It’s a hit for Club Square
One of the big improvements over last year’s inaugural show was the expanded space given to classic clubs, who got their own hall with room for more than 60 classics.
Ten clubs took part in the event’s Car Club Square display. Attendees included the Aston Martin Owners’ Club, which showed off the DBS from the 1970s TV series
The Persuaders!, and the Jaguar Drivers’ Club, which had a 1933 SS1 on its stand. Meanwhile, the BMW Car Club promoted a year of special events to tie in with the manufacturer’s centenary.
A representative from the Classic Corvette Club UK said its six-car stand was a hit with showgoers and that members were definitely looking to come back next year: ‘We’ve been swamped with visitors looking at the cars, and we had quite a few of them signing up as members as well. As a show it feels a lot less frenetic than the NEC, which for us is a good thing because people seem to have much more time to come over and talk to us.’
‘Our stand at the show is all about building people’s awareness of what we do, and in terms of people coming over and looking at the Quattros the show’s done a great job. Plenty of people have peered at the engines and run their hands along the carbonfibre weave on some of the cars – even though it means there are a few grubby fingerprints left afterwards,’ says Roger Galvin, chairman of the Audi Quattro Owners’ Club.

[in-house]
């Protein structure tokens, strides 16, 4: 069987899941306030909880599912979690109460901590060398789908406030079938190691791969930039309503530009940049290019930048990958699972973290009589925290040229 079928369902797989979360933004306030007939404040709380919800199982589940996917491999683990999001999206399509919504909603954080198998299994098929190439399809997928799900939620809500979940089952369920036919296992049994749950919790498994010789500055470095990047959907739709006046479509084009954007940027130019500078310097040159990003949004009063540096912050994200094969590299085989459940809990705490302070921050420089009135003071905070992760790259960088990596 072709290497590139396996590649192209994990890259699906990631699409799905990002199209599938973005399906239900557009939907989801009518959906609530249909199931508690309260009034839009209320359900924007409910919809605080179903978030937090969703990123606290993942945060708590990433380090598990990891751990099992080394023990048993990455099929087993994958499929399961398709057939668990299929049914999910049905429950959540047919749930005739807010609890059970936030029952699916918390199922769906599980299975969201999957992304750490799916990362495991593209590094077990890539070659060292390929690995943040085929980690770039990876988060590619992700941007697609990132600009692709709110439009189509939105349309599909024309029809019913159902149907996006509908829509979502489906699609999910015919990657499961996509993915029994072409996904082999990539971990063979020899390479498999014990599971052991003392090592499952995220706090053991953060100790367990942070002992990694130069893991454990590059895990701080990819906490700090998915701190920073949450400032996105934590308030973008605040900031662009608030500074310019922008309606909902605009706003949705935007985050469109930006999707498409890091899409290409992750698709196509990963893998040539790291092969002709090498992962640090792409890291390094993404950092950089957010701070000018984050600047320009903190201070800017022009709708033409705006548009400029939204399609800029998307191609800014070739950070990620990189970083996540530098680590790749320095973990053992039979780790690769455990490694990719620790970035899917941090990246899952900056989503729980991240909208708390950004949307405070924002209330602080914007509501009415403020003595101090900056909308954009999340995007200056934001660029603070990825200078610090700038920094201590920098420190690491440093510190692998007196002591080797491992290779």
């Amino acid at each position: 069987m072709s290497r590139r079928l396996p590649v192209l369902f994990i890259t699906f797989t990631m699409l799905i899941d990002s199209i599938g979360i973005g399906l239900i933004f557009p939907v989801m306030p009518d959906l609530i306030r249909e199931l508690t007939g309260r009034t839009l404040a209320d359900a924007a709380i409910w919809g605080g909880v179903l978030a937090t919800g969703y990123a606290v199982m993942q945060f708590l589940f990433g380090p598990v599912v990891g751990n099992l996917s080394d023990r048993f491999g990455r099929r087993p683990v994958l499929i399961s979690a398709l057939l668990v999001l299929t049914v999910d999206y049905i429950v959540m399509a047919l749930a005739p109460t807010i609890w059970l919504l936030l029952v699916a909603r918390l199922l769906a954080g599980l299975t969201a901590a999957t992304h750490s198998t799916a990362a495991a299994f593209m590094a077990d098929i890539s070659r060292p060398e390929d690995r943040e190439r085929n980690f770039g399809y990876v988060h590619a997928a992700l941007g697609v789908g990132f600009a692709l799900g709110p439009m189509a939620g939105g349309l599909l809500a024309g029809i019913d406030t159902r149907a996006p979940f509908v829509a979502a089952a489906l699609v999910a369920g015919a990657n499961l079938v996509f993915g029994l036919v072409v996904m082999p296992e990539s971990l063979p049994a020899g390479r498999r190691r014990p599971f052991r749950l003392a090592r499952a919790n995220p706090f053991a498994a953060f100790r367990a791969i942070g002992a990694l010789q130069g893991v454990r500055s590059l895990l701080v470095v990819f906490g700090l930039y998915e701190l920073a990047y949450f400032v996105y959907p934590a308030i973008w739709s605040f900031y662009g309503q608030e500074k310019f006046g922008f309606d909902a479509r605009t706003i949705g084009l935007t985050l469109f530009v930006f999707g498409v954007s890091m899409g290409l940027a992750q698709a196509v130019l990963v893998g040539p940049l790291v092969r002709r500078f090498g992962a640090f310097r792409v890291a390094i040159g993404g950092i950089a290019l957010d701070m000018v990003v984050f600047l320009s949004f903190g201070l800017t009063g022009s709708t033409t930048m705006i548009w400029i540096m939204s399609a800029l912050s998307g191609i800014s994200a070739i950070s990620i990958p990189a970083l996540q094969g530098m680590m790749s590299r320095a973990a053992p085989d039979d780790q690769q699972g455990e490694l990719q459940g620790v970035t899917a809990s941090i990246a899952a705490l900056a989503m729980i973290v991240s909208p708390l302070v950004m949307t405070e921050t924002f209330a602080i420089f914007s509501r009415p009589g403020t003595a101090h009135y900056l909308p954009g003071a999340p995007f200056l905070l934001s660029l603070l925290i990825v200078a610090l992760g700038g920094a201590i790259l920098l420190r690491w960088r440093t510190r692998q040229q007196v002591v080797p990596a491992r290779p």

A 1967 Lamborghini Miura P400, 1987 Countach and 1987 Ferrari F40 on Evolution of the Supercar display.
Mercedes-Benz Club member Geoffrey Hunter showed off the 1965 600 that he’s owned for 10 years and regularly takes to Europe on tours.
Peugeot was one of the manufacturers that lent its support with a motorsport-themed display which included this 1988 405 T16 that was driven by Ari Vatenan on two Paris-Dakar rallies.
Ferrari produced just over 1300 F40s and all of them were originally painted red. This 1992 example was brought back to Maranello in order for it to be resprayed in magnificent blue.
This 1965 Daihatsu Compagno was one of the first Japanese cars imported into the UK, and was used as part of a demonstration to illustrate the nation’s manufacturing prowess.
Born more than half-a-century apart, this 1925 Bentley 3.0-Litre and 1976 Lotus Esprit SI were among the classics flying the flag for Britain in the Grand Avenue parades.
Aston Martin used the event to show off several vehicles from its heritage division, including this 1958 DB MkIII and 1953 DB3S, a former David Brown Racing Team car.